The subjects were 130 patients with gastric cancer clinically diagnosed as T1(109 patients, 84%) or T2 (21 patients, 16%) and N0 who underwent SNNS with infrared ray observation and lymph node dissection of D1+α or more from July 2000 to August 2006. As for lymph node dissection, we performed D1+α or β for cT1 and D2 for cT2, following the guidelines from the Japanese Gastric Cancer Association [2]. The definite pathological examination included H&E staining as well as IHC on one slice per node, taken from the mid-portion of the node (CAM 5.2; Becton Dickinson, San Jose, CA, USA). To identify the SN, 0.5 ml of a 0.5-mg/ml indocyanine green (ICG; Diagnogreen, Daiichi Sankyo Co., Ltd., Japan) was injected endoscopically at four points around the cancer after laparotomy or insertion of a laparoscope under general anesthesia, and ICG-stained lymphatic vessels and nodes were observed using infrared ray electronic endoscopy (IREE, Olympus Optical, Tokyo, Japan) 20 min later. All lymph nodes stained during the specified time were defined as ICG-positive lymph nodes and considered to be SN. In general, lymphatic basin dissection (LBD) [11] was performed, and the SN was examined by intraoperative diagnosis of a frozen section. In patients treated with LBD, SN identification of other lymphatic basins was not performed after surgery. In patients not treated by LBD, SN identification of intraoperative ICG-positive lymphatic basins was performed after surgery. For diagnosis of lymph node metastasis, all dissected lymph nodes were first stained with HE, followed by IHC on the consecutive slice. In the diagnosis of metastasis by IHC staining, IHC-positive cells were classified as macrometastases (>2 mm), micrometastases (0.2–2 mm), or isolated tumor cells (ITC <0.2 mm) [24]. ITCs were further classified into two subcategories, single cell and cluster. Pathological characteristics of patients diagnosed as having metastases by IHC staining but not by HE staining were examined.


The sentinel node was identified in all 130 patients (100%). The sensitivities of HE and IHC staining were both 100% (Table 1).
Table 1

Sentinel node identification rate and sensitivity with infrared ray observation

SN identification rate










HE Hematoxylin and eosin staining, IHC immunohistochemistry with anti-cytokeratin antibody staining

Of 130 patients, lymph node metastasis was detected by HE and IHC staining in 16 (12%) and 31 (24%), respectively. Of 114 patients who did not have lymph node metastases by HE staining, 15 (13%) were diagnosed with lymph node metastasis by IHC staining. Of 3,381 lymph nodes, 52 (2%) and 91 (3%) were diagnosed as metastatic nodes by HE and IHC staining, respectively (Table 2). No lymph nodes diagnosed positive for metastasis by HE staining were negative by IHC staining.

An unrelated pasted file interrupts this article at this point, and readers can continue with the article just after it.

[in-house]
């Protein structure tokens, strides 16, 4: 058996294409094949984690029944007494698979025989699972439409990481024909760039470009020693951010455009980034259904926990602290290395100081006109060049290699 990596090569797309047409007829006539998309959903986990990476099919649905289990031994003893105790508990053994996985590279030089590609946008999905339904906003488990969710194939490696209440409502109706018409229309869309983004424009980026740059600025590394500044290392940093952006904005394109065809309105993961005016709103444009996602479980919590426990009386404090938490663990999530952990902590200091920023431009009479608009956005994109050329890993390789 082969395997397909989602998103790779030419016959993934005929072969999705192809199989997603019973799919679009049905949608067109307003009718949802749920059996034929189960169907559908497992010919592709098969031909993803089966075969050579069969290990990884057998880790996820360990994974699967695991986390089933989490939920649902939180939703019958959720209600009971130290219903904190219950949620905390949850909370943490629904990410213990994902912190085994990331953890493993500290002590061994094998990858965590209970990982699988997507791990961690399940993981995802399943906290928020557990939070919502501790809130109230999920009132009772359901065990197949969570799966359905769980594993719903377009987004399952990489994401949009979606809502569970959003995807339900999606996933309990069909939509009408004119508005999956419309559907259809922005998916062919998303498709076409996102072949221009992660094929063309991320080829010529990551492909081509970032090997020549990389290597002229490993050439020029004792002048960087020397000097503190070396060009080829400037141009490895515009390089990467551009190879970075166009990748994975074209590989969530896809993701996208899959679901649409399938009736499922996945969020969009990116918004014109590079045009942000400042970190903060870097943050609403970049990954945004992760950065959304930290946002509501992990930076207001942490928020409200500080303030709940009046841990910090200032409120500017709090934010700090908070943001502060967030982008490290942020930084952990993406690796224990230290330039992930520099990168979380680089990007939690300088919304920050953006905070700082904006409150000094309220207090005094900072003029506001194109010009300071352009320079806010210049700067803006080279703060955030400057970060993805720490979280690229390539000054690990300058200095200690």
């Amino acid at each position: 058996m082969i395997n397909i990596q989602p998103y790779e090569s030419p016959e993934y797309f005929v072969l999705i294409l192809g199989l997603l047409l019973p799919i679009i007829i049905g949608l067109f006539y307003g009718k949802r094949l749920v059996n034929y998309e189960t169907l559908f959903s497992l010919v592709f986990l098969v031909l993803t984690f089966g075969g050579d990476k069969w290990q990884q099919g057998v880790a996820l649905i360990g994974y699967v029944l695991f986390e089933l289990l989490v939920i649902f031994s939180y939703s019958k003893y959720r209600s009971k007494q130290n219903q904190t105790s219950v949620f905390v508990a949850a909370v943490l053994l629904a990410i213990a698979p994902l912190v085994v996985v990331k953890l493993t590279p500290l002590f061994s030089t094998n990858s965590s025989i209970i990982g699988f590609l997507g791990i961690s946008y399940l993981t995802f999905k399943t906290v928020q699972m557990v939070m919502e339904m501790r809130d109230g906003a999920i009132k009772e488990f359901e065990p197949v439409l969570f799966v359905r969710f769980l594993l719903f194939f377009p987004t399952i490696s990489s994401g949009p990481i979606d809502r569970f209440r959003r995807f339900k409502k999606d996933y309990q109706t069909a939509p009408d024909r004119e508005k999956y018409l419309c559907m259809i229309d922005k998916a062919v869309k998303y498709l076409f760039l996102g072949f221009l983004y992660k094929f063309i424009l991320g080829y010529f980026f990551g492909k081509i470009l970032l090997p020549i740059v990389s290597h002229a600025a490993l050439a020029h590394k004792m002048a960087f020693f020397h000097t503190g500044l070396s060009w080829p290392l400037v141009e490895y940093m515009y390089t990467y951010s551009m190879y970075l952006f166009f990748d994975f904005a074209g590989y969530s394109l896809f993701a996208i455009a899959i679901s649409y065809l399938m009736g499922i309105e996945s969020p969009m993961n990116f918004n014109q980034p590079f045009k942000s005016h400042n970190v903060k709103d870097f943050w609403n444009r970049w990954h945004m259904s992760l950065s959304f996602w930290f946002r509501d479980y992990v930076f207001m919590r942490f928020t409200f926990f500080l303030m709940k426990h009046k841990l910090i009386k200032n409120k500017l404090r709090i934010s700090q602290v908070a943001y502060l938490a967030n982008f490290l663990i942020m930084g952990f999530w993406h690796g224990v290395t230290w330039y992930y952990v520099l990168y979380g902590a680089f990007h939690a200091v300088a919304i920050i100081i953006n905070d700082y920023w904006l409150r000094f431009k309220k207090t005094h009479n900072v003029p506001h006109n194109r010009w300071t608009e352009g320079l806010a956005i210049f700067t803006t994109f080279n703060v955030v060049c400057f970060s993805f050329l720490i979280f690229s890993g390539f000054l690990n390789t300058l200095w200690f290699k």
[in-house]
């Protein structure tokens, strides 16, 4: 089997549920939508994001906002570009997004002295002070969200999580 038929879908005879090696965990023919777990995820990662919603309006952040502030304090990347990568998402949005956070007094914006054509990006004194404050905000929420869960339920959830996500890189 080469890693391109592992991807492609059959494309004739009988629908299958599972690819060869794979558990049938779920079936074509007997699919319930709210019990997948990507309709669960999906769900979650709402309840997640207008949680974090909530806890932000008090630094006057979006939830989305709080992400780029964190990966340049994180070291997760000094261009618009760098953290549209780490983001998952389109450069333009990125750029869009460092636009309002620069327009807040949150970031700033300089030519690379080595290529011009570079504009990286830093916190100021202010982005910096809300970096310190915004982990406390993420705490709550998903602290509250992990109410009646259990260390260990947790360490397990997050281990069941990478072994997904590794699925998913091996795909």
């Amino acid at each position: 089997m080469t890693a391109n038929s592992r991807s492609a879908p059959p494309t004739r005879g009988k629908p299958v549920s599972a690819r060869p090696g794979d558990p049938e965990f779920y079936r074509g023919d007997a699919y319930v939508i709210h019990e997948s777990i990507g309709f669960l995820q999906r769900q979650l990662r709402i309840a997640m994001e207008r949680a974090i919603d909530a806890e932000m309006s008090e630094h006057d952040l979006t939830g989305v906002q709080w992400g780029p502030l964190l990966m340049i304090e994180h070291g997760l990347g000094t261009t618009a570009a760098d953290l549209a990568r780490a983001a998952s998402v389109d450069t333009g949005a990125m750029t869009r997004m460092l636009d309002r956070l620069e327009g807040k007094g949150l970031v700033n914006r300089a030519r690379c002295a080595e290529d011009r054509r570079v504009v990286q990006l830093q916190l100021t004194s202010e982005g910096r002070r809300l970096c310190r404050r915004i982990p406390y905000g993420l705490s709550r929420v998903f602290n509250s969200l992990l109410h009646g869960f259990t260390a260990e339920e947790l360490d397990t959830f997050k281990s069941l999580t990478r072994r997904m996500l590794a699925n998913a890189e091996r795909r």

Table 2

Diagnosis of lymph node metastasis stained by HE and IHC


Positive staining



Patients (n = 130)

16 (12%)

31 (24%)

Lymph nodes (n = 3,381)

52 (2%)

91 (3%)

Fifteen patients (27 nodes) diagnosed as pN0 by HE staining were judged to be metastatic by IHC staining

HE Hematoxylin and eosin staining, IHC immunohistochemistry with anti-cytokeratin antibody staining

The pathological characteristics of the 15 patients diagnosed with pN0 by HE staining but with pathological metastastic node (pN+) by IHC staining were as follows: the tumor depth was SM2 or more in 11 (73%), SM2 in 6, MP in 4, and SS in 1, and the histological type was moderately to poorly differentiated type in 12 (80%), moderately in 6, and poorly in 6 patients. Lymphatic invasion was positive in 10 patients (75%), ly1 in 6, and ly2 in 4 (Table 3). All 27 lymph nodes positive for ICG with infrared ray observation had micrometastasis or less (single cell 5, cluster 16, micrometastasis 6) (Table 4).
Table 3

Pathological characteristics of the 15 patients diagnosed as pN0 by HE staining but pN+ by IHC

















4 (27%)

11 (73%)

Histological typeb









3 (20%)


12 (80%)

Lymphatic invasion












5 (33%)


10 (67%)

aClassification of Japanese Gastric Cancer Association

bSignet-ring cell carcinoma was included in poorly differentiated adenocarcinoma

Table 4

Histological assessment of 27 IHC-positive but HE-negative lymph nodes


Lymphatic basins





Isolated tumor cell (<0.2 mm)

 Single cell








Micrometastasis (0.2–2 mm)




Macrometastasis (>2 mm)




All but one patient (0.8%) were recurrence-free with a follow-up period of 2–8 years (median 74.7 months) after surgery. The recurrent case was a 74-year-old patient with a T1N1 type 0–IIc signet cell tumor, 85 mm in diameter. This patient underwent total gastrectomy with free tumor margins and pick up of the SNs (Japanese node station numbers 3 and 4d). The frozen section of the SN was positive, and therefore D2 lymph node dissection was performed after the SN procedure. The final pathology report showed two metastatic nodes that were both SNs. This patient developed anastomosis recurrence 4.5 years after the first operation and died.


Kitagawa et al. [8] reported good outcomes of radioisotope (RI)-combined gastric cancer SNNS with SN identification (35/36, 97%), accurate diagnosis (35/35, 100%), and sensitivity (5/5, 100%). Hayashi et al. [13] achieved 100% identification and accurate diagnosis rates by a combination of RI and staining. We invented an infrared ray observation method using IREE to obtain a similar identification rate to RI-combined staining and reported good outcomes with 100% identification and accurate diagnosis and sensitivity [17]. Also in this study, the SN identification rate and sensitivity were both 100%. Therefore, the infrared ray observation method was a useful method for detecting lymph node metastasis for standard gastrectomy and lymph node dissection.